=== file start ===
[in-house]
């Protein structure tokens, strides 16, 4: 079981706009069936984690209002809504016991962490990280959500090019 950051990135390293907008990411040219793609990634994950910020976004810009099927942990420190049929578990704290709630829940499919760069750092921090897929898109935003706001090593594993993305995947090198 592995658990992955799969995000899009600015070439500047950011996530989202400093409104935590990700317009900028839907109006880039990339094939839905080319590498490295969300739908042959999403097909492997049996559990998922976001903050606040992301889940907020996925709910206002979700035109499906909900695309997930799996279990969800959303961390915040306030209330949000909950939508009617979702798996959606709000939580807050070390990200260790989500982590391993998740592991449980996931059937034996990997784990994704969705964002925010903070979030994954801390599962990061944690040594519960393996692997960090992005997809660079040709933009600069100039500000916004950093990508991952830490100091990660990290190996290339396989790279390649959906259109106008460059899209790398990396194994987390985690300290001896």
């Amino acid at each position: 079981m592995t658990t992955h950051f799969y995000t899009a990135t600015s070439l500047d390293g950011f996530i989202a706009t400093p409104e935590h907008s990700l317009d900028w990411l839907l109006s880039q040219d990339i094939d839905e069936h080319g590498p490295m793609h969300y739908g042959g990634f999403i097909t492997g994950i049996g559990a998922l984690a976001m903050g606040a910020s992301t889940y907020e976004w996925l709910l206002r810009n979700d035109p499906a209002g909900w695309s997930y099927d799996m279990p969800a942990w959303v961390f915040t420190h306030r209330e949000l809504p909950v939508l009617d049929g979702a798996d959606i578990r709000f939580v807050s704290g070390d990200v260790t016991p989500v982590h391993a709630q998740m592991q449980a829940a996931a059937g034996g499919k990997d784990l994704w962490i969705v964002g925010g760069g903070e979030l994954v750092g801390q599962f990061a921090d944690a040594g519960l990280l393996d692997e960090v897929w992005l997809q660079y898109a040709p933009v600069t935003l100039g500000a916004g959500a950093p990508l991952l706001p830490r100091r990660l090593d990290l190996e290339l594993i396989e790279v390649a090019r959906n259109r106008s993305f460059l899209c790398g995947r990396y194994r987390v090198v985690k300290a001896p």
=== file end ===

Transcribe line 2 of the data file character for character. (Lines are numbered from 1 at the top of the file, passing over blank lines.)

């Protein structure tokens, strides 16, 4: 079981706009069936984690209002809504016991962490990280959500090019 950051990135390293907008990411040219793609990634994950910020976004810009099927942990420190049929578990704290709630829940499919760069750092921090897929898109935003706001090593594993993305995947090198 592995658990992955799969995000899009600015070439500047950011996530989202400093409104935590990700317009900028839907109006880039990339094939839905080319590498490295969300739908042959999403097909492997049996559990998922976001903050606040992301889940907020996925709910206002979700035109499906909900695309997930799996279990969800959303961390915040306030209330949000909950939508009617979702798996959606709000939580807050070390990200260790989500982590391993998740592991449980996931059937034996990997784990994704969705964002925010903070979030994954801390599962990061944690040594519960393996692997960090992005997809660079040709933009600069100039500000916004950093990508991952830490100091990660990290190996290339396989790279390649959906259109106008460059899209790398990396194994987390985690300290001896």